Listing blockchain solution categories.
Smart contracts stored on the blockchain track contact parties, terms, transfer of ownership, and deliver of goods or services without the need for legal intervention.
- SUPPLY CHAIN
By utilizing a distributed ledger, companies within a supply chain gain transparency into shipment tracking, deliveries, and progress among other suppliers where no inherent trust exists.
Blockchain offers promise as a technology to store personal identity information, criminal backgrounds, and “E-Citizenship”, authorized by biometrics.
Decentralized energy transfer and distribution are possible via micro-transactions of data sent to the blockchain, validated, and re-dispersed to the grid while securing payment to the submitter.
Using blockchain to store food supply chain data offers enhanced traceability of products origin, batching, processing, expiration, storage temperatures, and shipping.
Secure peer-2-peer marketplaces can track peer-2-peer retail transactions, with product information, shipment, and bills of lading input on the blockchain, and payments made via Bitcoin.
Electronic medical records stored in a blockchain, accessed and updated via biometrics, allow for the democratization of patient data and alleviate the burden of transferring records among providers.
When autonomous vehicles and other smart devices communicate status updates with insurance providers via the blockchain, premium costs decrease as the need for auditing and authenticating data vanishes.
- TRAVEL AND HOSPITALITY
Passengers share their authenticated “single travel ID” on the blockchain for use in lieu of travel documents. Identification cards, loyalty program ID’s and payment data.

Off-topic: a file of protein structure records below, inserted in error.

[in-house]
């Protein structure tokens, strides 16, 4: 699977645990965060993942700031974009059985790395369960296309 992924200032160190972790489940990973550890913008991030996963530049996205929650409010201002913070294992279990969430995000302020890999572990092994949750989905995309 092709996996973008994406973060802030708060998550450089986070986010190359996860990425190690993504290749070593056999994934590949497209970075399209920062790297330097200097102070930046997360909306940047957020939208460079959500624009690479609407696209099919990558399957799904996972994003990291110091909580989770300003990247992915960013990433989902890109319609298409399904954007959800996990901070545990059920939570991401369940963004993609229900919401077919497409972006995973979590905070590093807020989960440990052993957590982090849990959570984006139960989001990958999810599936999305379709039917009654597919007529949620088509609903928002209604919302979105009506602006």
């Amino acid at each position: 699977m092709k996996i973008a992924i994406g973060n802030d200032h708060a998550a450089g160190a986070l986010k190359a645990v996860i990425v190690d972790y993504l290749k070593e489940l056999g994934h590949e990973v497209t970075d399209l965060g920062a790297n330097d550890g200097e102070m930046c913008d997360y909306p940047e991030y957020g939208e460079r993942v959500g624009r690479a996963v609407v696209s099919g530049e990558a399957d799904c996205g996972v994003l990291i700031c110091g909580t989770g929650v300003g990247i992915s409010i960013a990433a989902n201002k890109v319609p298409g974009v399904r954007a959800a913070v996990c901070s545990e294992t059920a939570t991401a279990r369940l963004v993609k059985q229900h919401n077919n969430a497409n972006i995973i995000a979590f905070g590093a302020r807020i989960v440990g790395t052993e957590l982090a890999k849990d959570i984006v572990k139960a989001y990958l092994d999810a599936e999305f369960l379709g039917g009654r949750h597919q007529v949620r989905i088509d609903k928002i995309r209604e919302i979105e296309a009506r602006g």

Educational institutions could utilize the blockchain to store credentializing data around assessments, degrees, and transcripts, as well as verification of knowledge transfer between parties.
In addition to payments, a small selection of other problems the blockchain can address is maintaining open and transparent government ledgers (e.g., property title), restoring your ownership of digital media (e.g., songs, books and movies), enabling you to listen, watch or read that content on any platform, maintaining an accurate ledger of shares (e.g a private cap table), and verifying the ownership of valuables (e.g., diamonds or art).
Public blockchains (e.g., those used by bitcoin or ethereum) enable two people or organizations to confidently and securely transfer value (e.g., money or a digital asset) electronically from one person or organization to another without an intermediary (e.g., a bank or PayPal).
Most people use a third-party ledger on a daily basis – even if they don’t realize it. It could be your credit card company recording your purchase of a cup of coffee, StubHub recording your purchase of a concert ticket or Apple iTunes recording your purchase of a movie. Buyers and sellers use intermediaries because they may not trust the other party, but they trust that the intermediary will assure the transaction is completed faithfully. However, this trust comes at a cost as each of these intermediaries charge the buyer or seller a fee to maintain a ledger of who owns what. Additionally, an intermediary may prevent certain people or organizations – possibly competitors, for example – from using its platform.
Now, why are blockchains useful? To summarize:
- You can store data on them and that data is guaranteed to have a very high degree of availability
- You can run applications on them and be guaranteed an extremely high uptime
- You can run applications on them, and be guaranteed an extremely high uptime going very far into the future